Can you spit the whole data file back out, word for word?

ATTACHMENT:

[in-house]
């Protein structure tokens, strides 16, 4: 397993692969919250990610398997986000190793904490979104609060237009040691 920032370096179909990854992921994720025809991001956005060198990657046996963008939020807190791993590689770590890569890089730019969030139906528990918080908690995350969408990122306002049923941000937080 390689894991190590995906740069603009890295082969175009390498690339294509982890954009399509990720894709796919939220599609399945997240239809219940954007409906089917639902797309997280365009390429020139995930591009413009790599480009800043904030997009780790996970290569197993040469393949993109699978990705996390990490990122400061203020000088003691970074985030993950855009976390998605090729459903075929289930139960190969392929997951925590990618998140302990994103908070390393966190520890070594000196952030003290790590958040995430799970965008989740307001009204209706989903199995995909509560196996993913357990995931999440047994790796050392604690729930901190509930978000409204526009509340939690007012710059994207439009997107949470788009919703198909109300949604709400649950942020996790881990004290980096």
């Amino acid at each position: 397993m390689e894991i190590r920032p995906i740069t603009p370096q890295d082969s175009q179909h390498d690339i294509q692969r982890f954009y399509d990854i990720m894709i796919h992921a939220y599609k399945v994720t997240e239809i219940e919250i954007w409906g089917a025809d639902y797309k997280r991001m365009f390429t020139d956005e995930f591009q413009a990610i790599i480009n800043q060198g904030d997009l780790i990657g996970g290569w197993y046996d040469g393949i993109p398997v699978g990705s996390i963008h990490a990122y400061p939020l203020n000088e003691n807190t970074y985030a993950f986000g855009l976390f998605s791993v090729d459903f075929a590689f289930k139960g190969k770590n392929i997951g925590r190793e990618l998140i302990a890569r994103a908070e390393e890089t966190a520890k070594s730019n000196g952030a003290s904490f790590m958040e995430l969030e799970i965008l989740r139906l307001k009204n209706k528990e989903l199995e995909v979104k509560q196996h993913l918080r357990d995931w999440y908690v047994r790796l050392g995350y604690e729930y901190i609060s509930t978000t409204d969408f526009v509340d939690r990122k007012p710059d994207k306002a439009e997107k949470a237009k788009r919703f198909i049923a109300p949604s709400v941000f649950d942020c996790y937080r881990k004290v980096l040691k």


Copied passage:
[in-house]
């Protein structure tokens, strides 16, 4: 397993692969919250990610398997986000190793904490979104609060237009040691 920032370096179909990854992921994720025809991001956005060198990657046996963008939020807190791993590689770590890569890089730019969030139906528990918080908690995350969408990122306002049923941000937080 390689894991190590995906740069603009890295082969175009390498690339294509982890954009399509990720894709796919939220599609399945997240239809219940954007409906089917639902797309997280365009390429020139995930591009413009790599480009800043904030997009780790996970290569197993040469393949993109699978990705996390990490990122400061203020000088003691970074985030993950855009976390998605090729459903075929289930139960190969392929997951925590990618998140302990994103908070390393966190520890070594000196952030003290790590958040995430799970965008989740307001009204209706989903199995995909509560196996993913357990995931999440047994790796050392604690729930901190509930978000409204526009509340939690007012710059994207439009997107949470788009919703198909109300949604709400649950942020996790881990004290980096």
């Amino acid at each position: 397993m390689e894991i190590r920032p995906i740069t603009p370096q890295d082969s175009q179909h390498d690339i294509q692969r982890f954009y399509d990854i990720m894709i796919h992921a939220y599609k399945v994720t997240e239809i219940e919250i954007w409906g089917a025809d639902y797309k997280r991001m365009f390429t020139d956005e995930f591009q413009a990610i790599i480009n800043q060198g904030d997009l780790i990657g996970g290569w197993y046996d040469g393949i993109p398997v699978g990705s996390i963008h990490a990122y400061p939020l203020n000088e003691n807190t970074y985030a993950f986000g855009l976390f998605s791993v090729d459903f075929a590689f289930k139960g190969k770590n392929i997951g925590r190793e990618l998140i302990a890569r994103a908070e390393e890089t966190a520890k070594s730019n000196g952030a003290s904490f790590m958040e995430l969030e799970i965008l989740r139906l307001k009204n209706k528990e989903l199995e995909v979104k509560q196996h993913l918080r357990d995931w999440y908690v047994r790796l050392g995350y604690e729930y901190i609060s509930t978000t409204d969408f526009v509340d939690r990122k007012p710059d994207k306002a439009e997107k949470a237009k788009r919703f198909i049923a109300p949604s709400v941000f649950d942020c996790y937080r881990k004290v980096l040691k």